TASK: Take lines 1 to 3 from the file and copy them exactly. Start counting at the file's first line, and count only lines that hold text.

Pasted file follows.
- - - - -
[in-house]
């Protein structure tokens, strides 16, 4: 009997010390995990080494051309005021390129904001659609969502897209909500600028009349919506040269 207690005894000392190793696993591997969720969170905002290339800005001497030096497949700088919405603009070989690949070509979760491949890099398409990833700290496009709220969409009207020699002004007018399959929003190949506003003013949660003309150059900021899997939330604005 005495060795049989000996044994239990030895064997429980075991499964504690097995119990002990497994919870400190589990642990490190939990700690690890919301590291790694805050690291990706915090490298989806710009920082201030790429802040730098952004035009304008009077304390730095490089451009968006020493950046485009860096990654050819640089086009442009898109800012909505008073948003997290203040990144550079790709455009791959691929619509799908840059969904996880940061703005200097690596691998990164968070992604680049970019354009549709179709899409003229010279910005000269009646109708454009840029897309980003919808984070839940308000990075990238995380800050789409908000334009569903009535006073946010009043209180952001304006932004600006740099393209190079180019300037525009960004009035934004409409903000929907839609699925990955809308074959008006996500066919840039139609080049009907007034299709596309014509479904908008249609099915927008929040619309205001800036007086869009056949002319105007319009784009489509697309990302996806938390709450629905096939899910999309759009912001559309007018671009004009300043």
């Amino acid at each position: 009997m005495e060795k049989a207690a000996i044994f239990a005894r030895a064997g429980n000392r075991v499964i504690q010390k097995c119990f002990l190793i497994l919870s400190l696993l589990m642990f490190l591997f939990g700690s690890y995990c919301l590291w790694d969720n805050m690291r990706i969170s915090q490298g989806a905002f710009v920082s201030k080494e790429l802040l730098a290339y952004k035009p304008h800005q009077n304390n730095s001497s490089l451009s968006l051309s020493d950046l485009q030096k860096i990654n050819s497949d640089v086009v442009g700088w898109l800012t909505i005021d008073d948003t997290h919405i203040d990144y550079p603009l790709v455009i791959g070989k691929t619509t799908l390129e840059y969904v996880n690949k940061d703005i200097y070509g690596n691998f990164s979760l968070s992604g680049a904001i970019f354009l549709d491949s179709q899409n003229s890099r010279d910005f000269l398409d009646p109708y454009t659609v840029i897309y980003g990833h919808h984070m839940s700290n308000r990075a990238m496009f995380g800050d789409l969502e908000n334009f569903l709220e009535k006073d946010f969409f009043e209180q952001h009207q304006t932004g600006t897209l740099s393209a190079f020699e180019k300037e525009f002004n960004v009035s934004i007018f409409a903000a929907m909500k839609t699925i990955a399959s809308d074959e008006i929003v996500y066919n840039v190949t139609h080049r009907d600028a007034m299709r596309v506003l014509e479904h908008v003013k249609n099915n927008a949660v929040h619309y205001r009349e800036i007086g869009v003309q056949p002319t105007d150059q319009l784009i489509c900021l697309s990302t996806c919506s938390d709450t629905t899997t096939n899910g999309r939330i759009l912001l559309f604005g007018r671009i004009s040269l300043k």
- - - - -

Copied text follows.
[in-house]
């Protein structure tokens, strides 16, 4: 009997010390995990080494051309005021390129904001659609969502897209909500600028009349919506040269 207690005894000392190793696993591997969720969170905002290339800005001497030096497949700088919405603009070989690949070509979760491949890099398409990833700290496009709220969409009207020699002004007018399959929003190949506003003013949660003309150059900021899997939330604005 005495060795049989000996044994239990030895064997429980075991499964504690097995119990002990497994919870400190589990642990490190939990700690690890919301590291790694805050690291990706915090490298989806710009920082201030790429802040730098952004035009304008009077304390730095490089451009968006020493950046485009860096990654050819640089086009442009898109800012909505008073948003997290203040990144550079790709455009791959691929619509799908840059969904996880940061703005200097690596691998990164968070992604680049970019354009549709179709899409003229010279910005000269009646109708454009840029897309980003919808984070839940308000990075990238995380800050789409908000334009569903009535006073946010009043209180952001304006932004600006740099393209190079180019300037525009960004009035934004409409903000929907839609699925990955809308074959008006996500066919840039139609080049009907007034299709596309014509479904908008249609099915927008929040619309205001800036007086869009056949002319105007319009784009489509697309990302996806938390709450629905096939899910999309759009912001559309007018671009004009300043």
């Amino acid at each position: 009997m005495e060795k049989a207690a000996i044994f239990a005894r030895a064997g429980n000392r075991v499964i504690q010390k097995c119990f002990l190793i497994l919870s400190l696993l589990m642990f490190l591997f939990g700690s690890y995990c919301l590291w790694d969720n805050m690291r990706i969170s915090q490298g989806a905002f710009v920082s201030k080494e790429l802040l730098a290339y952004k035009p304008h800005q009077n304390n730095s001497s490089l451009s968006l051309s020493d950046l485009q030096k860096i990654n050819s497949d640089v086009v442009g700088w898109l800012t909505i005021d008073d948003t997290h919405i203040d990144y550079p603009l790709v455009i791959g070989k691929t619509t799908l390129e840059y969904v996880n690949k940061d703005i200097y070509g690596n691998f990164s979760l968070s992604g680049a904001i970019f354009l549709d491949s179709q899409n003229s890099r010279d910005f000269l398409d009646p109708y454009t659609v840029i897309y980003g990833h919808h984070m839940s700290n308000r990075a990238m496009f995380g800050d789409l969502e908000n334009f569903l709220e009535k006073d946010f969409f009043e209180q952001h009207q304006t932004g600006t897209l740099s393209a190079f020699e180019k300037e525009f002004n960004v009035s934004i007018f409409a903000a929907m909500k839609t699925i990955a399959s809308d074959e008006i929003v996500y066919n840039v190949t139609h080049r009907d600028a007034m299709r596309v506003l014509e479904h908008v003013k249609n099915n927008a949660v929040h619309y205001r009349e800036i007086g869009v003309q056949p002319t105007d150059q319009l784009i489509c900021l697309s990302t996806c919506s938390d709450t629905t899997t096939n899910g999309r939330i759009l912001l559309f604005g007018r671009i004009s040269l300043k």